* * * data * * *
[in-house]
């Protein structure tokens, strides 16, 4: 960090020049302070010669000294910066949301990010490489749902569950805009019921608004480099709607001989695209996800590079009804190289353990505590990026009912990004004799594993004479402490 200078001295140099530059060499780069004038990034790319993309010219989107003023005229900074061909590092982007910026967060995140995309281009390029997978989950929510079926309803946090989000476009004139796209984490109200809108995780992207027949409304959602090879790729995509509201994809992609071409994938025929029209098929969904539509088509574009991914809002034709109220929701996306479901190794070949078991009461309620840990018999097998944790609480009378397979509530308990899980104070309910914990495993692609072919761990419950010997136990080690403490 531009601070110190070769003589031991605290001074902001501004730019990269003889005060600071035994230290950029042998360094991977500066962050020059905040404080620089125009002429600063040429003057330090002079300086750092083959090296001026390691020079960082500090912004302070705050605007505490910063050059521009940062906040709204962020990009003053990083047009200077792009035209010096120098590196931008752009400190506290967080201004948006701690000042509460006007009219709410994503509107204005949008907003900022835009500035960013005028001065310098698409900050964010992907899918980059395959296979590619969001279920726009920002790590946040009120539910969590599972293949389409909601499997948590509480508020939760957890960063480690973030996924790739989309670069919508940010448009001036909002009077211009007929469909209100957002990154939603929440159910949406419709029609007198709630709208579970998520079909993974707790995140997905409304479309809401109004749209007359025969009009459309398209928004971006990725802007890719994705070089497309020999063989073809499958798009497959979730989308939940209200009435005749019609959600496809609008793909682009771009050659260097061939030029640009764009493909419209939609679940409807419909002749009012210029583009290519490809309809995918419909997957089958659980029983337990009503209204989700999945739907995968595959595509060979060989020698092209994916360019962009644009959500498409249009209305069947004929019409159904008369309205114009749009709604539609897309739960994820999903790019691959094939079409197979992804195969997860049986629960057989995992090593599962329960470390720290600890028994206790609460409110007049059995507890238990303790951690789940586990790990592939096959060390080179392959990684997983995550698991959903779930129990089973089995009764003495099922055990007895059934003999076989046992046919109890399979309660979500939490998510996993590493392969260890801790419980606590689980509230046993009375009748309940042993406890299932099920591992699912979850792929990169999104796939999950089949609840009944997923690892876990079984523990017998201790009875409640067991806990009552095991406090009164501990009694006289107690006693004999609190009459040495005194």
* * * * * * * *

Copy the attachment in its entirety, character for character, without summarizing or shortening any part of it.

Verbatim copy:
[in-house]
């Protein structure tokens, strides 16, 4: 960090020049302070010669000294910066949301990010490489749902569950805009019921608004480099709607001989695209996800590079009804190289353990505590990026009912990004004799594993004479402490 200078001295140099530059060499780069004038990034790319993309010219989107003023005229900074061909590092982007910026967060995140995309281009390029997978989950929510079926309803946090989000476009004139796209984490109200809108995780992207027949409304959602090879790729995509509201994809992609071409994938025929029209098929969904539509088509574009991914809002034709109220929701996306479901190794070949078991009461309620840990018999097998944790609480009378397979509530308990899980104070309910914990495993692609072919761990419950010997136990080690403490 531009601070110190070769003589031991605290001074902001501004730019990269003889005060600071035994230290950029042998360094991977500066962050020059905040404080620089125009002429600063040429003057330090002079300086750092083959090296001026390691020079960082500090912004302070705050605007505490910063050059521009940062906040709204962020990009003053990083047009200077792009035209010096120098590196931008752009400190506290967080201004948006701690000042509460006007009219709410994503509107204005949008907003900022835009500035960013005028001065310098698409900050964010992907899918980059395959296979590619969001279920726009920002790590946040009120539910969590599972293949389409909601499997948590509480508020939760957890960063480690973030996924790739989309670069919508940010448009001036909002009077211009007929469909209100957002990154939603929440159910949406419709029609007198709630709208579970998520079909993974707790995140997905409304479309809401109004749209007359025969009009459309398209928004971006990725802007890719994705070089497309020999063989073809499958798009497959979730989308939940209200009435005749019609959600496809609008793909682009771009050659260097061939030029640009764009493909419209939609679940409807419909002749009012210029583009290519490809309809995918419909997957089958659980029983337990009503209204989700999945739907995968595959595509060979060989020698092209994916360019962009644009959500498409249009209305069947004929019409159904008369309205114009749009709604539609897309739960994820999903790019691959094939079409197979992804195969997860049986629960057989995992090593599962329960470390720290600890028994206790609460409110007049059995507890238990303790951690789940586990790990592939096959060390080179392959990684997983995550698991959903779930129990089973089995009764003495099922055990007895059934003999076989046992046919109890399979309660979500939490998510996993590493392969260890801790419980606590689980509230046993009375009748309940042993406890299932099920591992699912979850792929990169999104796939999950089949609840009944997923690892876990079984523990017998201790009875409640067991806990009552095991406090009164501990009694006289107690006693004999609190009459040495005194």